With the winter holidays right around the corner, do teen these days really have the time, and more importantly, the will to send out handwritten cards to celebrate the holidays or wish a happy new year?
Feeling the crunch of finals in early December usually sets most students off from doing anything besides studying and occasionally sleeping.
But once all that has passed, many of them will expecting cards in their mailboxes. But will any of them sent them out?
They might be a hassle, and yes, it’s one more thing that has to get done over that precious winter break, but getting a personal note adds a little spring to anyone’s step.
Taking time out of a busy schedule, and maybe relaxing a little, to write out cards is as good as any present under the Christmas tree.
Some would assume that most teens view cards as a waste of paper, something that your parents make you do and you put off to the very last possible minute. However, senior Maivy Nguyen has always thought that personalized and handwritten cards win out over e-mails, quick phone calls and indefinite procrastinating.
“Handwritten cards are always a good thing to do,” Maivy said. “When the person you’re sending it to gets your card in the mail, it makes their day better.”
Senior Valerie Tam writes cards as thank you’s for smaller gifts and things her friends give her, but when it comes to writing them for a lot of people during the holidays, “I start to procrastinate on them.”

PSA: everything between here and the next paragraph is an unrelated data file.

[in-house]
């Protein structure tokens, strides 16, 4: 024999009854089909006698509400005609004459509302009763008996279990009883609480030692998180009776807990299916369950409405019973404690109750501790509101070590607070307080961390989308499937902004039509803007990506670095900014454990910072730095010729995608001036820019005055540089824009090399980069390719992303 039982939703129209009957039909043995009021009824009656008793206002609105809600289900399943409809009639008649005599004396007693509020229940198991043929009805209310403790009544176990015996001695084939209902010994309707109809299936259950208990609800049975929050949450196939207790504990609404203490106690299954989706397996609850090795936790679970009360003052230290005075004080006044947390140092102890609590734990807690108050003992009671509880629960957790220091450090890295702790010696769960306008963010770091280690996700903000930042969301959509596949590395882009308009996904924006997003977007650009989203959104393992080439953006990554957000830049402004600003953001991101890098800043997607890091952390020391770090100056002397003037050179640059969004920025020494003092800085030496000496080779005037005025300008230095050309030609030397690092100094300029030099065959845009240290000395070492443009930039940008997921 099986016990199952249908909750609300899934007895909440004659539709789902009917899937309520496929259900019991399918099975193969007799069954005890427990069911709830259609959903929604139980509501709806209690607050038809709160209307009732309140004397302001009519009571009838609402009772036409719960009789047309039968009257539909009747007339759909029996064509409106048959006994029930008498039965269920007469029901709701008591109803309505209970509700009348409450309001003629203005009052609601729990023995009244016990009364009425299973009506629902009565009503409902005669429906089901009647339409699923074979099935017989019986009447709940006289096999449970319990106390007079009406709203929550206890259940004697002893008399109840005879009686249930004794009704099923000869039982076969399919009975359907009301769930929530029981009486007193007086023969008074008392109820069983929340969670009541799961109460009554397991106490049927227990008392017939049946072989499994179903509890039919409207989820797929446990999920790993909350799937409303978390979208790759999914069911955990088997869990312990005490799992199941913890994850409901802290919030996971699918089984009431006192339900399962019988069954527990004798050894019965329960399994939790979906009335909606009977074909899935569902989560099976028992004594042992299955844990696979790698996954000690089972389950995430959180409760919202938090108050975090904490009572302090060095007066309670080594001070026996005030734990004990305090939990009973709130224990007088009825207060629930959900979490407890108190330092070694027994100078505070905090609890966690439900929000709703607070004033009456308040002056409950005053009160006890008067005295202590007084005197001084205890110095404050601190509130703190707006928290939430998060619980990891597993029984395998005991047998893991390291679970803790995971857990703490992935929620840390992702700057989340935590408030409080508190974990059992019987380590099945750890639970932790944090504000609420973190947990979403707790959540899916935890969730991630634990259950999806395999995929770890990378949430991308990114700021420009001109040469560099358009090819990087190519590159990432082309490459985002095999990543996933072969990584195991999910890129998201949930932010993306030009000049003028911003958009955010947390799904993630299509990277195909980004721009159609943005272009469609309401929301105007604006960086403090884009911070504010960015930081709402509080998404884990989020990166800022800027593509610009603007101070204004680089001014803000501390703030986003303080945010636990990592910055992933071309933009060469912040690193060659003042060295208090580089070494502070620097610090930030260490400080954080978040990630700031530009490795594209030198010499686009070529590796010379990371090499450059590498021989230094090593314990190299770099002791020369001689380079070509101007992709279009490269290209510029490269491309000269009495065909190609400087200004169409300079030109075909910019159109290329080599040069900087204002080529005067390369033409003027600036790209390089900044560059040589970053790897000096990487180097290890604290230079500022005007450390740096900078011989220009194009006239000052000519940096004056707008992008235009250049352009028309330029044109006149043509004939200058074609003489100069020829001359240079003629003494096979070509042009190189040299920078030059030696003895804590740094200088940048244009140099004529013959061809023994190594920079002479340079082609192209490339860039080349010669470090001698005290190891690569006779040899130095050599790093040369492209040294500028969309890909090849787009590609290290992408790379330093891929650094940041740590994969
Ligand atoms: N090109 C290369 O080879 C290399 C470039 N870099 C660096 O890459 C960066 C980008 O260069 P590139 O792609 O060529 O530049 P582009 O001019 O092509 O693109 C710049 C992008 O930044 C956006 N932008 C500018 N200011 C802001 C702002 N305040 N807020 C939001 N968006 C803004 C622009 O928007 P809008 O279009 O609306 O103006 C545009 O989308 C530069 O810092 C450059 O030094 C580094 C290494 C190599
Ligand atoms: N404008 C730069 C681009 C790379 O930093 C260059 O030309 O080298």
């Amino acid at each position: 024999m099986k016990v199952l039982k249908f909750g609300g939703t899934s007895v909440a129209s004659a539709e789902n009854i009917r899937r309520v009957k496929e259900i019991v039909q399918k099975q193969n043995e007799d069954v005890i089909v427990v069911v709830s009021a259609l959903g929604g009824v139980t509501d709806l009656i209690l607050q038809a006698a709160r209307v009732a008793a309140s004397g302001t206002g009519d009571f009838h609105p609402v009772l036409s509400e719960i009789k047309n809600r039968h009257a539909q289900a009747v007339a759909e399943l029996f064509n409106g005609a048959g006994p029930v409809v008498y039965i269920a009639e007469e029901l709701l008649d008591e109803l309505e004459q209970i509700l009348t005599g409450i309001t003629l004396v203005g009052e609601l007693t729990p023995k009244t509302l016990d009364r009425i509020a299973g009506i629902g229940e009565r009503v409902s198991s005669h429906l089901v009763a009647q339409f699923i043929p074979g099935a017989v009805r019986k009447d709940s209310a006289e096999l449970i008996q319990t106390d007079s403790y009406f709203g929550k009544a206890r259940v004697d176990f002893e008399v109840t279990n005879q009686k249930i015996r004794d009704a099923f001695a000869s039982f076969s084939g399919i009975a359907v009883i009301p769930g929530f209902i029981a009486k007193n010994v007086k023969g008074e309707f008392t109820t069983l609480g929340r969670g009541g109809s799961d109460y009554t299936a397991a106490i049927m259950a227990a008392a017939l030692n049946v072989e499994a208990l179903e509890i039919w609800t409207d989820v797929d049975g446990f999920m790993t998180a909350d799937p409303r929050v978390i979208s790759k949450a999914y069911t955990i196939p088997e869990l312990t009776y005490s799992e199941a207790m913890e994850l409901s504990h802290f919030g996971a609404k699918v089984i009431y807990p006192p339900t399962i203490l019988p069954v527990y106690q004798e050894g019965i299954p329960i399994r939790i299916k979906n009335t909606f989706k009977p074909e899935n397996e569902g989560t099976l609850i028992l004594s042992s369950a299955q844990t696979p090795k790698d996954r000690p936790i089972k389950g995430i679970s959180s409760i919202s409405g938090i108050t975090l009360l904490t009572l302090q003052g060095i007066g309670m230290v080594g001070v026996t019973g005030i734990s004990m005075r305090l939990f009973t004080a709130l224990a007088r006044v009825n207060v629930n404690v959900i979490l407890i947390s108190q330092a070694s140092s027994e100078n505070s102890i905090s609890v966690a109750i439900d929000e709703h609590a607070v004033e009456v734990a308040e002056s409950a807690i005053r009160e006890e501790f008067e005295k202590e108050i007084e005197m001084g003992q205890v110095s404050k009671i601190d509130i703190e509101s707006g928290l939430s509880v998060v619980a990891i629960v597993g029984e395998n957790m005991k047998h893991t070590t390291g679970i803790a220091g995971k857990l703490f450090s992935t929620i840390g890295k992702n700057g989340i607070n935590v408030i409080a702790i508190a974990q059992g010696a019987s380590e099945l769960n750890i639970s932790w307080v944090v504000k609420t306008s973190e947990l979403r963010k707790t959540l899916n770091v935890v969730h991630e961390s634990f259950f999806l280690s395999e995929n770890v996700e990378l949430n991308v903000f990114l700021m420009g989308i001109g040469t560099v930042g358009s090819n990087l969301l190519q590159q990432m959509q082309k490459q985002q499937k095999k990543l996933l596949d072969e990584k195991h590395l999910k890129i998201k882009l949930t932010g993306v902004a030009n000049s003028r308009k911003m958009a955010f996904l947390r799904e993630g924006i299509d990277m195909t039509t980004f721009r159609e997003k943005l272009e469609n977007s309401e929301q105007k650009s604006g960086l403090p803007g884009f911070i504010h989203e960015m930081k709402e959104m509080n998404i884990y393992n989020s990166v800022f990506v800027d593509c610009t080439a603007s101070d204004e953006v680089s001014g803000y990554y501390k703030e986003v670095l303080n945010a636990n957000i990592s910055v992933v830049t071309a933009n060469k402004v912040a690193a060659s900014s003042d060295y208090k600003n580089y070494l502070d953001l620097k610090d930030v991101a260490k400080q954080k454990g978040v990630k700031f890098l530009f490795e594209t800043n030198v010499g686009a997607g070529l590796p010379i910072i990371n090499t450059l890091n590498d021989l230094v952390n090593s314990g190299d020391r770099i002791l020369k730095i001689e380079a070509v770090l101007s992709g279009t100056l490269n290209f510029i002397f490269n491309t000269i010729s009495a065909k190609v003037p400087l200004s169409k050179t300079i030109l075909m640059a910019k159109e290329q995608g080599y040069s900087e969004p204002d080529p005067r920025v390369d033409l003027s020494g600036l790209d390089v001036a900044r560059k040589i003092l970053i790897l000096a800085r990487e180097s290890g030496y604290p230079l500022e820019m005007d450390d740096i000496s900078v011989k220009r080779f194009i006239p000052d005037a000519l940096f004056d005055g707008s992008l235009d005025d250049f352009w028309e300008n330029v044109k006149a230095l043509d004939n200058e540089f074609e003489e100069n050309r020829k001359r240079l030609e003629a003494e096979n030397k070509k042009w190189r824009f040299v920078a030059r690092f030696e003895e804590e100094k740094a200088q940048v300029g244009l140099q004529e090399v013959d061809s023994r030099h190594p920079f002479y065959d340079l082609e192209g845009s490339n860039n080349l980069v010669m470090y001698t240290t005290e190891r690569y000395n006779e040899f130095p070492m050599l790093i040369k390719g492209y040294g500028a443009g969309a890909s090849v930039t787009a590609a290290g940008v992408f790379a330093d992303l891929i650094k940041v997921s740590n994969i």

But she doesn’t think they are a waste of time.
“People like to be thank you’d, even if they don’t show it,” Valerie said.
Teens in this modern age are finding less and less drive and time to send out cards. But what about those of us on the receiving end of a possible card? How are we adapting to this modern age full of e-mails and text messages?
Senior Rusty Haron-Feiertag believes that handwritten cards still hold value, but that “they’re increasingly not expected and thus I feel less incentive to do them.”
It could be true that we no longer expect to see thank you cards in the mailboxes along with holiday sale catalogues and magazines, but that should give us all the more incentive to write them to the people on our holiday lists.
Everyone likes a little recognition now and then, and especially during the holidays we could all use a little rest, relaxation and recognition that we are being valued as friends and family.
If we all wait for cards to come in the mailbox, no one will ever end up sending them out in the first place.
Giving the gift of a smile is not a chore, but a privilege. When a card is opened after the holidays, or even in May, for those of us who may take a longer time to sit down and write, the appreciation we show is a gift within itself. The power of a letter is still going strong, even in the modern days of e-mail, text messages and cell phone calls.
Write cards and letters to your loved ones this year, not as a last resort, but as a nice thing to do. Who knows; maybe you’ll receive even more next year.